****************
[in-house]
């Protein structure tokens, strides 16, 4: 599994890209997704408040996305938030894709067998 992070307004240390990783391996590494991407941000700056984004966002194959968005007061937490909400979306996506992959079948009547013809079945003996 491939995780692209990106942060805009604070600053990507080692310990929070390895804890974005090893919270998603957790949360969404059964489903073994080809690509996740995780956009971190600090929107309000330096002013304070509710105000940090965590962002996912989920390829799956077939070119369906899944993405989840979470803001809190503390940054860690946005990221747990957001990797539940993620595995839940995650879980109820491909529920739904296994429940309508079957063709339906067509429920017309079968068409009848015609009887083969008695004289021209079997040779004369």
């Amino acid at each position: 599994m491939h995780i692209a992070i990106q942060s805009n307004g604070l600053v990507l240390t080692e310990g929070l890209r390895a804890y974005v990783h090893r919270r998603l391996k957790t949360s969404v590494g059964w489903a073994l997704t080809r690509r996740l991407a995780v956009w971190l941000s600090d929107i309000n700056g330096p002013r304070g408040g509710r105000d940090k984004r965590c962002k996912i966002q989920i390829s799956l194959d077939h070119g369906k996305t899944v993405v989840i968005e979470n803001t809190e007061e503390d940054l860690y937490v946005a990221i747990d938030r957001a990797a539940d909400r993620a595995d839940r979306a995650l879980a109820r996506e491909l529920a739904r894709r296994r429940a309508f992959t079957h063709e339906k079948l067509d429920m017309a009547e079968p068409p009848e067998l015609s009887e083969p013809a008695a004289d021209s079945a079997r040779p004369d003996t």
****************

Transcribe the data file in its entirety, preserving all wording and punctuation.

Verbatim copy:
[in-house]
């Protein structure tokens, strides 16, 4: 599994890209997704408040996305938030894709067998 992070307004240390990783391996590494991407941000700056984004966002194959968005007061937490909400979306996506992959079948009547013809079945003996 491939995780692209990106942060805009604070600053990507080692310990929070390895804890974005090893919270998603957790949360969404059964489903073994080809690509996740995780956009971190600090929107309000330096002013304070509710105000940090965590962002996912989920390829799956077939070119369906899944993405989840979470803001809190503390940054860690946005990221747990957001990797539940993620595995839940995650879980109820491909529920739904296994429940309508079957063709339906067509429920017309079968068409009848015609009887083969008695004289021209079997040779004369």
């Amino acid at each position: 599994m491939h995780i692209a992070i990106q942060s805009n307004g604070l600053v990507l240390t080692e310990g929070l890209r390895a804890y974005v990783h090893r919270r998603l391996k957790t949360s969404v590494g059964w489903a073994l997704t080809r690509r996740l991407a995780v956009w971190l941000s600090d929107i309000n700056g330096p002013r304070g408040g509710r105000d940090k984004r965590c962002k996912i966002q989920i390829s799956l194959d077939h070119g369906k996305t899944v993405v989840i968005e979470n803001t809190e007061e503390d940054l860690y937490v946005a990221i747990d938030r957001a990797a539940d909400r993620a595995d839940r979306a995650l879980a109820r996506e491909l529920a739904r894709r296994r429940a309508f992959t079957h063709e339906k079948l067509d429920m017309a009547e079968p068409p009848e067998l015609s009887e083969p013809a008695a004289d021209s079945a079997r040779p004369d003996t």